The third seed's second-round tussle was suspended on Wednesday due to bad light after she had lost the first set. She returned to save a match point before crawling over the finishing line with a 6-7, 6-2, 7-5 win over Czech Lucie Safarova (in the picture).

"I was very angry. I really wanted that tiebreaker. She just came up with shot after shot, on the line, deep, hard, you know the best shots she could hit," said Williams. "I was pretty upset. But I wound down ... (and today) I felt very good."

Her sister Serena, who had rated her display in the previous round as "junior tennis" enjoyed an easier outing on Thursday with a 6-2 6-0 destruction of Spaniard Virginia Ruano Pascual.

Two days after Serena needed nine match points to huff and puff into round two, Venus saved one against Safarova.

Safarova, no stranger to upsets having beaten then holder Amelie Mauresmo at the 2007 Australian Open, looked to have one foot in the next round on match point at 5-4 in the third.

But the American threw everything in her arsenal on the next point and stayed alive with a thumping forehand winner.

Two games later, the seven-times grand slam champion streaked ahead to serve out the match to love.


Image: Lucie Safarova
Photographs: Reuters
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Roddick equals best Paris showing

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Andy Roddick was not about to start shouting from the rooftops after the sixth seed reached the third round of the French Open for the first time since his debut appearance in 2001.

"I'm not going to sit here and jump up on a soap box like I'm really good on this stuff (clay) now because I won two matches," the American told reporters on Thursday after outgunning the Czech Republic's Ivo Minar 6-2, 6-2, 7-6.

"I think that's what you need to guard against. Today I felt pretty good, and I felt pretty in control of what I was doing.

"I have improved physically from the past times I've been here, and I think that lends itself to having some more options out there."

He matched his best effort in Paris by firing 15 aces past his clueless opponent, who has now failed to beat the American in all four of their meetings.

Minar saved the first match point by threading a backhand winner past Roddick but could only shovel a crosscourt forehand wide on the next attempt, allowing the 26-year-old to celebrate a morale-boosting victory.

But since it took him eight years to finally win back-to-back matches at the claycourt major, Roddick was not about start deluding himself about his chances of lifting the Musketeers' Cup on June 7.

"If you're asking me if I've come here thinking I can win this tournament, the honest answer would be no," said Roddick, the last American man to win a grand slam at the U.S. Open in 2003.

"Do I feel like I can make a run and then see where that takes me? Yes. I think it would be extremely presumptuous of me with my record here to come in and say I think I'm going to win this tournament.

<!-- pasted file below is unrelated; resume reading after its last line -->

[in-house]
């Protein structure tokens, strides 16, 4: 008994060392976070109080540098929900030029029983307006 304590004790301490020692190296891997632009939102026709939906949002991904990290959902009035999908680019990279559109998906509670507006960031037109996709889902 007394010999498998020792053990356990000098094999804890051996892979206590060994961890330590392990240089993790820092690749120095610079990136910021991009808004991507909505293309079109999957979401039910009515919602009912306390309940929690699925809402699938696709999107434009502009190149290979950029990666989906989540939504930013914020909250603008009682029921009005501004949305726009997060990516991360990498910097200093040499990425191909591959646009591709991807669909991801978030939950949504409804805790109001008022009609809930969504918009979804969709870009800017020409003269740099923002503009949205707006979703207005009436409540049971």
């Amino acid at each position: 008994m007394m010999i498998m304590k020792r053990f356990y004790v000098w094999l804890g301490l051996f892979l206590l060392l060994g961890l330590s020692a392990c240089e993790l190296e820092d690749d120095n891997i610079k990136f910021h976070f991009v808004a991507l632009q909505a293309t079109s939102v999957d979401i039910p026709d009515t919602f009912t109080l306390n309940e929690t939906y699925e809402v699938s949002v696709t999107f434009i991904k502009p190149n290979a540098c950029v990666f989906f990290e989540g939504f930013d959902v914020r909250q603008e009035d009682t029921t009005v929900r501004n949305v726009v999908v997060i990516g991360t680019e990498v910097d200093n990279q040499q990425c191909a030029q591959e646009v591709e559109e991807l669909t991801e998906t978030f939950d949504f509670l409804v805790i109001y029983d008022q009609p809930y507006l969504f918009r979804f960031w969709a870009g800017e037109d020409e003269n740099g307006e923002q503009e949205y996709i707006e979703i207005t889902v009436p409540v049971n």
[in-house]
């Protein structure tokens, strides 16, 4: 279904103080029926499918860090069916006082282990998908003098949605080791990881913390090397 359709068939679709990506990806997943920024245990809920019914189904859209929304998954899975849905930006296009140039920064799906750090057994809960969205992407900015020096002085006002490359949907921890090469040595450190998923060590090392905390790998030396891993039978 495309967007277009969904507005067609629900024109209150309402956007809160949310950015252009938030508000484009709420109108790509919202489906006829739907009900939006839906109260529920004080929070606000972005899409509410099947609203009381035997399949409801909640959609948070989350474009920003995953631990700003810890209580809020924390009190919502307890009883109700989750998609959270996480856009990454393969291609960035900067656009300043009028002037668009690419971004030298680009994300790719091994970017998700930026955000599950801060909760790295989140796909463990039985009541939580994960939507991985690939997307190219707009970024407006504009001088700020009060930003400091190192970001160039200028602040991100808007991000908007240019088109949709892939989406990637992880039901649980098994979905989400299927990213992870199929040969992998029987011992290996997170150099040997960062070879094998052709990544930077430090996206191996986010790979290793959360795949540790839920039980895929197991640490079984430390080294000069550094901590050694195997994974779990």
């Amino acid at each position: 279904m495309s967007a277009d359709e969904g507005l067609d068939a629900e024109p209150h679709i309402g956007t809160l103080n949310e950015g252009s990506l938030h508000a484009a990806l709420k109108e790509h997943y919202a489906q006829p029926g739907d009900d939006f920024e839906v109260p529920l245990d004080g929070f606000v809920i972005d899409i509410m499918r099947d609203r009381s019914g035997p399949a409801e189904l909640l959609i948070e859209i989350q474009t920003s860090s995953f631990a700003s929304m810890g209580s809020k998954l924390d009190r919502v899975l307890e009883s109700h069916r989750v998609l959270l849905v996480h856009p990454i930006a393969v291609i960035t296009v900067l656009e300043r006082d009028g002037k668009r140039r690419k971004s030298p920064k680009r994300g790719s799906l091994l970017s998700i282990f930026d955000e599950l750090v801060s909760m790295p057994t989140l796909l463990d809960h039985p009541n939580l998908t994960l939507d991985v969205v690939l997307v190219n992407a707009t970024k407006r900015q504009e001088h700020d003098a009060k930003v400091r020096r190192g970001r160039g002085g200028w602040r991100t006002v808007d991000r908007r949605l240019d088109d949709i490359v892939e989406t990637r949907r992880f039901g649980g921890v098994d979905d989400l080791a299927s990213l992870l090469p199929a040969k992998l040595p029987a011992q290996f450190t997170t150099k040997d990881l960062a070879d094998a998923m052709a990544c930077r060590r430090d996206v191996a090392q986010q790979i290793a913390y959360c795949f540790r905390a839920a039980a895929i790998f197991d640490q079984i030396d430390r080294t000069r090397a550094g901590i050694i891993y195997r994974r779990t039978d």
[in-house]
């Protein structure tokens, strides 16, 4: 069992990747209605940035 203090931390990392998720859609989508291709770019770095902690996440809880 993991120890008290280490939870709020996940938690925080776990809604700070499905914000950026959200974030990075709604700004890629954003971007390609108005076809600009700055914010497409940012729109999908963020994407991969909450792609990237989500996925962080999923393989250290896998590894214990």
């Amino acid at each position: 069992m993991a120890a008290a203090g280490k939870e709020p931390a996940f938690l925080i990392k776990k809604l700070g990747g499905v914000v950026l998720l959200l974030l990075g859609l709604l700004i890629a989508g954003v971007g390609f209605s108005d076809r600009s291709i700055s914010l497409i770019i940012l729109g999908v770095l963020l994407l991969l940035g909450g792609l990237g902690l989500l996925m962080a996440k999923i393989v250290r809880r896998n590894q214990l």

"Right now I'm going to go match by match, and I think I have a shot to win my next match. We'll go from there."

However, things are likely to get trickier in the next round for Roddick as he will have to douse the support of a partisan crowd when he comes up against local favourite Marc Gicquel.


Image: Andy Roddick
Photographs: Reuters
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Easy victory for Jankovic

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Fifth seed Jelena Jankovic snuffed out the challenge of Slovak Magdalena Rybarikova 6-1, 6-2 and Russian seventh seed Svetlana Kuznetsova was at her ruthless best in a 49-minute 6-0, 6-2 demolition of Kazakhstan's Galina Voskoboeva.

With little to analyse in yet another easy victory, Jankovic passed on something new she had learnt from Serbia's President Boris Tadic when he made a flying visit to Roland Garros.

"He gave us some tips yesterday. Did you know if you eat fruit after the meal you get fat? If you eat it late in the afternoon or in the evening, it turns into fat. That's sugar," Jankovic told a bunch of amused reporters.

While Jankovic has sliced through the draw, the Williams sisters have given the fans value for money.

After shedding seven kilos to regain her slimline figure, Jelena Jankovic has opted to add weight to her expectations.

"I think I'm coming back. This is the most important thing for me, especially when you saw me playing a few months ago," the fifth-seeded Serb told reporters.

Former world number one Jankovic arrived in Paris with no specific goals following an under-par start to her season.

"It was really disastrous. I was moving terrible. I was making so many errors. My game was completely off, as well as my confidence," added the 24-year-old Serb, who will face Australian Jarmila Groth for a place in the fourth round at Roland Garros.


Image: Jelena JJankovic
Photographs: Reuters